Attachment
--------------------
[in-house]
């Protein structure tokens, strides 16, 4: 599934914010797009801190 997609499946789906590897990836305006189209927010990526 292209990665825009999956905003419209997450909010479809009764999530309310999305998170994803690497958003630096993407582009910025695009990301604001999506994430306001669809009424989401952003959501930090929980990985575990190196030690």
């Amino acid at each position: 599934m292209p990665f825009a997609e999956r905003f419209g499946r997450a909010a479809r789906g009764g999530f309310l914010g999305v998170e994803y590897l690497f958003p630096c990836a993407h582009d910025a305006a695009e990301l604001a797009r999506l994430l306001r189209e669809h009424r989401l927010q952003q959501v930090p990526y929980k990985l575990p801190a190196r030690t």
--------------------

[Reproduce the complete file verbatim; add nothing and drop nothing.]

[in-house]
């Protein structure tokens, strides 16, 4: 599934914010797009801190 997609499946789906590897990836305006189209927010990526 292209990665825009999956905003419209997450909010479809009764999530309310999305998170994803690497958003630096993407582009910025695009990301604001999506994430306001669809009424989401952003959501930090929980990985575990190196030690």
């Amino acid at each position: 599934m292209p990665f825009a997609e999956r905003f419209g499946r997450a909010a479809r789906g009764g999530f309310l914010g999305v998170e994803y590897l690497f958003p630096c990836a993407h582009d910025a305006a695009e990301l604001a797009r999506l994430l306001r189209e669809h009424r989401l927010q952003q959501v930090p990526y929980k990985l575990p801190a190196r030690t």